Shane Stant, the hit man who was hired to attack Olympic figure skater Nancy Kerrigan with a collapsible baton 24 years ago, has told Inside Edition exclusively that he is regretful for the act that shook the figure skating world to its core.  

“The truth is, I just thought, ‘Well, I’ll do this and kind of go on with my life and she’ll go on with her life,'” he told Inside Edition. 

He said there was talk of doing much worse to Kerrigan in the January 1994 attacks at the U.S. Figure Skating Championships in Detroit, Mich.

“There was initial talk of cutting her Achilles tendon, which obviously would cripple her,” he said. “I didn’t think it was necessary. I wasn’t willing to do that on top of that.” 

Stant, who was 22 years old at the time, was hired by Shawn Eckhardt, a close friend of Tonya Harding’s then-husband, Jeff Gillooly. 

He compared the “hit” to going hunting.

“At the time, you’re not humanizing the person,” he said. “You’re just like, ‘OK, this is kind of a job in what you’re doing.” 

The attack occurred before Harding and Kerrigan were about to face off at the U.S. Figure Skating Championships in Detroit. Kerrigan had just finished a practice session and Stant was waiting in the wings. Just seconds later, he struck.

“There was a camera guy that was right behind her so I had to go behind the camera guy,” he recalled. “I probably was a foot-and-a-half behind him. I knew once he put his camera down and walked away it would shut off.” 

Stant says that was his cue to hit Kerrigan. He hit the figure skater and kept walking. 

There was panic in the arena and a frantic search for the suspect. Stant managed to get away though after crashing through a glass door. He was paid $6,800 dollars for the job.

He believed he was going to get away with it or else he “wouldn’t have done it.”

But when he saw footage of Kerrigan, he felt awful about his attempt to crush her Olympic dream.

“I had no problem until it saw the effect of it,” he said, admitting he felt guilty for what he had done.

It didn’t take long for everyone involved to get arrested.

In the movie, I, Tonya, the conspirators are played as a bunch of hapless incompetent goofballs. Stant has seen the film and he says he “liked it a lot.”


Questions still linger over whether Harding knew about the plot, and the controversy has been thrust back in the spotlight with the release of the film and a subsequent interview she has given.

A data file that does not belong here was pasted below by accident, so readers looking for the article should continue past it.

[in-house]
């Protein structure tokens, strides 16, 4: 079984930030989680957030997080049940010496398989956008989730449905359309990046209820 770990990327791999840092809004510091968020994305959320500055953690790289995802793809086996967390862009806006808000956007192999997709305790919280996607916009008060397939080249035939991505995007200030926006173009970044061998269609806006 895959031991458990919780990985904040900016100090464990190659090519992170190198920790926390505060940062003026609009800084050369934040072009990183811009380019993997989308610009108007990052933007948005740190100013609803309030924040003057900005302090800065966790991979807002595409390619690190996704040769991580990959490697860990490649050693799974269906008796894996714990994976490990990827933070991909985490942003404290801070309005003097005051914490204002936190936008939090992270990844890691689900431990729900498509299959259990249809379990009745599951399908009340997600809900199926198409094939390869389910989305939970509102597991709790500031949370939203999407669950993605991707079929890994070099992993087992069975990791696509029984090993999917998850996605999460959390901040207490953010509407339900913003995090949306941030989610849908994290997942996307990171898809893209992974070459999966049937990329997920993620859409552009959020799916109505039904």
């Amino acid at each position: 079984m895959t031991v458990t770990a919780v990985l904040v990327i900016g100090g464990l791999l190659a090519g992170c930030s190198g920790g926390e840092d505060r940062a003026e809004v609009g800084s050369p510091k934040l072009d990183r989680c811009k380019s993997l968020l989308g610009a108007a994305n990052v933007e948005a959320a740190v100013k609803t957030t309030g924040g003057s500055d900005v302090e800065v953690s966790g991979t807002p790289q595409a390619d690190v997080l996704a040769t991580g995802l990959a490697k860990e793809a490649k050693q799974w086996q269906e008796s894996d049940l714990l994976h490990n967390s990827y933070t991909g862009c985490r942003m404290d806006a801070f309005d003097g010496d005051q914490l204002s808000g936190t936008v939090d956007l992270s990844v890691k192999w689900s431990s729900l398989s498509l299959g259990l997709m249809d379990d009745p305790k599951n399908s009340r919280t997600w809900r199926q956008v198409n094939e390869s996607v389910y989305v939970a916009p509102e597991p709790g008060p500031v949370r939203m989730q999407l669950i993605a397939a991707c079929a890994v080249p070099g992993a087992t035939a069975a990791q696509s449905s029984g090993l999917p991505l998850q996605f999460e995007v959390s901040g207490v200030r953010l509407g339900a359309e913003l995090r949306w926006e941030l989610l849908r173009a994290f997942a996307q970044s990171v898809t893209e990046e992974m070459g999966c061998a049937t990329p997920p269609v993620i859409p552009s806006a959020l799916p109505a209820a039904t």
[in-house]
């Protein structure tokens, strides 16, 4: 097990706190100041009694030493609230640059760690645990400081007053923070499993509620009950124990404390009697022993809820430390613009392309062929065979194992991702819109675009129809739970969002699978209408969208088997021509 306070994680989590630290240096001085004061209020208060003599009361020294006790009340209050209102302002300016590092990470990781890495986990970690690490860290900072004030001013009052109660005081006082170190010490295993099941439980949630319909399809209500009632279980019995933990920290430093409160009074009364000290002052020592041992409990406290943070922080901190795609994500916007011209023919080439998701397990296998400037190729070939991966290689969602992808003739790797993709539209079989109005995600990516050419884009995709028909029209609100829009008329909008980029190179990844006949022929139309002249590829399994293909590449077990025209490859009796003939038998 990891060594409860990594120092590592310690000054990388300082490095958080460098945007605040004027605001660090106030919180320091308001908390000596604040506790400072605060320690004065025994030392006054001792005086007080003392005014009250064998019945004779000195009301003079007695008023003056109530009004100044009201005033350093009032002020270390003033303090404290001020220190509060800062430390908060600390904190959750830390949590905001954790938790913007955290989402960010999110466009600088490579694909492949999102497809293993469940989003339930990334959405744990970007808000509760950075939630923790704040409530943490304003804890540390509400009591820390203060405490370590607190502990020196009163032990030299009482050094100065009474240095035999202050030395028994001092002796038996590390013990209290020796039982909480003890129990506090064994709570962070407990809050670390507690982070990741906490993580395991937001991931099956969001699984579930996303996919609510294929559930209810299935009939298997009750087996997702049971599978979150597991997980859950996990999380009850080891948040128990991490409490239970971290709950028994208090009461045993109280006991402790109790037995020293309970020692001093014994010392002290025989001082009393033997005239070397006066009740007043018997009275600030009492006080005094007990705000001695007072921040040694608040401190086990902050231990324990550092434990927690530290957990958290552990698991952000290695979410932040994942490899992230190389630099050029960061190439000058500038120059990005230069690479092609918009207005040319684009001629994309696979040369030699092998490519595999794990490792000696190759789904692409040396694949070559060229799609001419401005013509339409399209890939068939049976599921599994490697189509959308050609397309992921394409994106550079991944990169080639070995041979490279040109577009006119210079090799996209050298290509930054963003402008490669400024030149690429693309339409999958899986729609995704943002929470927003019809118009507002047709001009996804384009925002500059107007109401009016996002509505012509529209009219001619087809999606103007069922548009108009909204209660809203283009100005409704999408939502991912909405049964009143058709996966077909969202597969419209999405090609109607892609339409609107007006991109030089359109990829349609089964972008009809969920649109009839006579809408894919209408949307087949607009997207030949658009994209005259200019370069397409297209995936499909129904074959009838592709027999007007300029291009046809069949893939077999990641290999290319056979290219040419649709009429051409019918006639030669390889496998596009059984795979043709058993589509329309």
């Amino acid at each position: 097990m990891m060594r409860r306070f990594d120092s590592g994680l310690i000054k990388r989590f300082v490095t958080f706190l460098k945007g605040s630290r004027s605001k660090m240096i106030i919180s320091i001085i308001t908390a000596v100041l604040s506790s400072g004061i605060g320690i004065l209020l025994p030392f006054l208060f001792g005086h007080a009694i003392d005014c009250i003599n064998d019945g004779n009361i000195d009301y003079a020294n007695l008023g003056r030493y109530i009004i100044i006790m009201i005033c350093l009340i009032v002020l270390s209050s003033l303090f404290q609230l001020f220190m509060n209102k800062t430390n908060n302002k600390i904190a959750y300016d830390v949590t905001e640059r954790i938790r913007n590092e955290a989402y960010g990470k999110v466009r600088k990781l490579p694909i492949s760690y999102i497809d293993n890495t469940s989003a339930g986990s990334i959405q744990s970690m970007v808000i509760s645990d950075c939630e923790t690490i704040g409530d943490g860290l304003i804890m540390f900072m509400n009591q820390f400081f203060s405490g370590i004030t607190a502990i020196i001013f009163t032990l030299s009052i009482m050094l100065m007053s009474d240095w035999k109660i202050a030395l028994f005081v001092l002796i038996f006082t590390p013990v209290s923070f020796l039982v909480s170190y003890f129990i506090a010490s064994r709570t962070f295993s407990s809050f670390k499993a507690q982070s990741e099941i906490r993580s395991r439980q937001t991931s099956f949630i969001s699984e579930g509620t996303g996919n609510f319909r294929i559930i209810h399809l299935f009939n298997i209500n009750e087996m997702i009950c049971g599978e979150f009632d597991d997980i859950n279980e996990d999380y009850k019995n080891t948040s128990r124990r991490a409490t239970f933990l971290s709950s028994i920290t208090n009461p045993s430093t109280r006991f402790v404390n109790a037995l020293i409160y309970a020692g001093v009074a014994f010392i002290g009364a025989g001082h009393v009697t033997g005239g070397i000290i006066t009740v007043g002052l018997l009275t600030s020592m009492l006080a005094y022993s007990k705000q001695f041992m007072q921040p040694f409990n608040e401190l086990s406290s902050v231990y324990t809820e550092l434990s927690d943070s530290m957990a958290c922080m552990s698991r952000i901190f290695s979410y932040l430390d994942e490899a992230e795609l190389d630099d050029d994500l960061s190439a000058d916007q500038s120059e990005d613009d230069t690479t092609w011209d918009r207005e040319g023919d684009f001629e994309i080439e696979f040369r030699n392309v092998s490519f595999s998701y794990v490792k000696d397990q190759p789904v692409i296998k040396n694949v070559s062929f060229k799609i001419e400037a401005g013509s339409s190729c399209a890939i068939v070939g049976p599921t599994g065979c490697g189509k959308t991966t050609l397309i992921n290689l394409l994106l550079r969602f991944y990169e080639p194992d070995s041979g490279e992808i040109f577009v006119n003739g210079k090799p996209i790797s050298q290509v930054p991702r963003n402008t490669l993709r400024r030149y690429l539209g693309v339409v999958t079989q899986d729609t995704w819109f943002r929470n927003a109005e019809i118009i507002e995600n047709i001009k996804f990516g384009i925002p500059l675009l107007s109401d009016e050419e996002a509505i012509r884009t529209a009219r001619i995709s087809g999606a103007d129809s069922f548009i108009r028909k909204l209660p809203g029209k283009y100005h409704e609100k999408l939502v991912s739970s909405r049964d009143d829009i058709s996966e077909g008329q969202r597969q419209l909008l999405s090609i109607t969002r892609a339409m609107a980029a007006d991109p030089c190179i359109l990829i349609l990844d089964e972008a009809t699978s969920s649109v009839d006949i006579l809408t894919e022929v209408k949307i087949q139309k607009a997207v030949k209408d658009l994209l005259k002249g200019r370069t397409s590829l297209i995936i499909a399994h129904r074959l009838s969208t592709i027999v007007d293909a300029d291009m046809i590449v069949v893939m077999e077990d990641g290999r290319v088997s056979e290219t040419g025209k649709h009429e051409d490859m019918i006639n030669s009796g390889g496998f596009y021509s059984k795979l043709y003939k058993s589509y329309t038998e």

When Stant was asked whether he believed Harding knew, he shook his head, saying, “I don’t know.”

Harding, however, is adamant that she never knew Kerrigan was about to be attacked.

“The only person who really knows is her and Jeff and I guess from what I know he’s saying she did; she’s saying she didn’t,” Stant claims. 

He says he was never in a room with Harding and had never formally met her. 

“No one ever told me, ‘this is what Tonya wants you to do,'” Stant said. 

Stant says he’s happy Harding is getting her moment of redemption but he believes the one person who truly deserves an apology is Nancy Kerrigan. 

He said that if he could, he would tell Kerrigan “that I hope that she understands that I was sorry for what I did and that I’m a different person.”

Stant served 15 months in prison and turned his life around after getting out. He became a bouncer and now owns a delivery company in Southern California.   

His story will be featured in an upcoming documentary his sister is working on, called My Hero’s Shadow.

“My actions were idiotic, and obviously it could’ve [gone] a lot better. I’m glad that it didn’t because who knows where I’d be now, probably in prison or dead or something,” he said. 

He believes getting caught was a blessing for him. 


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